The Unconventional Charms of ‘A Ghost Waits’

For nearly the first half-hour of A Ghost Waits, the recent release from Arrow Films made by director Adam Stovall, the film flirts with two familiar genres before a single moment takes the film somewhere endearing and wholly original.

Jack (MacLeod Andrews) cleans and does maintenance on rental homes, and his newest job is a place with an alarming rate of turnover, with residents leaving in the dead of night and not even bothering to pack their things. Over the course of a few days of cleaning, Jack discovers he is not alone, but the other person in the house isn’t quite… living.

That simple set-up could remind you of a thousand possibilities from The Haunting to The Ghost and Mrs. Muir. Where the story ends up, though, is what makes this low-budget but beautifully photographed horror-comedy-romance stand out, along with a pair of winning lead performances. They Look Like People, a 2015 film that co-stars Andrews, is a good comparison point. Both films boast similar-sized productions and embody the adage that “it doesn’t cost any more to be creative or original.”

While on its surface, A Ghost Waits is about a budding relationship between a home repairman and the ghost who haunts his most recent assignment, the film teases at surprisingly complex issues just underneath.

The film’s soft humour hides the pain of loneliness for both characters. Jack spends the film speaking to disembodied voices on the phone, people with whom he never interacts. A seemingly humorous moment where he has a conversation with a toilet belies his desperation to be seen by someone, to connect to someone. It’s no wonder, then, that the only one to respond to his outreach is the one trying to scare him into leaving.

Muriel, the ghost that haunts the home (she prefers the term ‘spectral agent’), struggles equally with her role: she is good at her job of haunting the home and scaring off the residents. Yet she is drawn to Jack, even though he is theoretically her enemy, the one who prepares the home for all the people she’s just going to have to chase away again. Actress Natalie Walker deftly balances that single-minded desire to scare with glimpses of confusion, vulnerability, and desire.

In clever ways, the film explores the confining nature of roles: she is enamoured of Jack but unable to let him stay in the house because it is her job to scare people away. Jack, on the other hand, is initially terrified but finds he is unable to leave because it is his job to stay and finish the inspection.

There is a series of Warner Brothers cartoons where a wolf and sheepdog come to work together every day, chit-chatting and exchanging pleasantries. Then, they punch the clock to start their workday, and they are now enemies: the wolf wants to steal the sheep, and the sheepdog needs to protect them. They play their roles and do their jobs, but when the workday is over, they are freed from the prison of professional expectation, and they can be friends again.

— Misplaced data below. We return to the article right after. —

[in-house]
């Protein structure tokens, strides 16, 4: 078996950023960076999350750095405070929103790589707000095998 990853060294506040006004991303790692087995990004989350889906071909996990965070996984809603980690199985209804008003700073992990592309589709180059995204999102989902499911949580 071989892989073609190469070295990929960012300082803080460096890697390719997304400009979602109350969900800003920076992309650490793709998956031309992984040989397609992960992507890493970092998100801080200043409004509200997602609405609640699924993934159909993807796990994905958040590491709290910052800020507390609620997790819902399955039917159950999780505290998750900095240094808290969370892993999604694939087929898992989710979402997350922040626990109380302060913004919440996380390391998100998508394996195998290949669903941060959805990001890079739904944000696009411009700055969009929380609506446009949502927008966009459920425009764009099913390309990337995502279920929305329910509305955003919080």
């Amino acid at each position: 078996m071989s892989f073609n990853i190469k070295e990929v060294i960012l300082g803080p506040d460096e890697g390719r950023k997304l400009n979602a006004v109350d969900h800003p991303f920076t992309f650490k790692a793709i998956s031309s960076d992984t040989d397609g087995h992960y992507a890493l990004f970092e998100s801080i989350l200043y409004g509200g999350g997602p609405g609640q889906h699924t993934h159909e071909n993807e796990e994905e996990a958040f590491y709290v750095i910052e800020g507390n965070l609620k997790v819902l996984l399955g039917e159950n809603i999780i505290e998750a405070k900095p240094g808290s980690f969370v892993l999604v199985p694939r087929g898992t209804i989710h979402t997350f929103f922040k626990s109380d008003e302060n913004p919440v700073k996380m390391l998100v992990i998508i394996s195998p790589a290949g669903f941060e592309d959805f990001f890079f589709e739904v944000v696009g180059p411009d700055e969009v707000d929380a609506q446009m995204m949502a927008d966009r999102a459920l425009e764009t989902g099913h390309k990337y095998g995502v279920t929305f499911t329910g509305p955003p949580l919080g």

Jack and Muriel are trapped in a similar prison, wanting nothing more than to be together but barred from doing so by the demands of their positions. At its core, the film asks the most important question in life (and the afterlife): why do we do what we do? Do we choose our path in life because of who we are, or do we become who we are because of the path of our life?

It’s not all heavy going, though. In fact, for all its surprising dramatic weight, the film is at its best as an unconventional combination of paranormal romance and oddball workplace comedy. One scene, in particular, a montage sequence where Jack decides to ask Muriel every possible question you could want to ask about the afterlife, mines quiet comedy from his reaction as he receives increasingly disappointing answers.

Though there are other small roles, the film is essentially a two-hander appropriately set almost entirely within the walls of a rental home, the perfect symbolic setting for a story about the temporary and transient nature of life itself.

A Ghost Waits is a small indie film with a big heart and big ideas, one that is reminiscent in ambition and ingenuity to the early films of Justin Benson and Aaron Moorhead. It never continues down a straight path when it can zig or zag, and its themes are beautifully tied up in one of the most bittersweet, unconventional, and satisfying “take this job and shove it” moments in recent movie memory.

Like Jack, you won’t want to leave, either.

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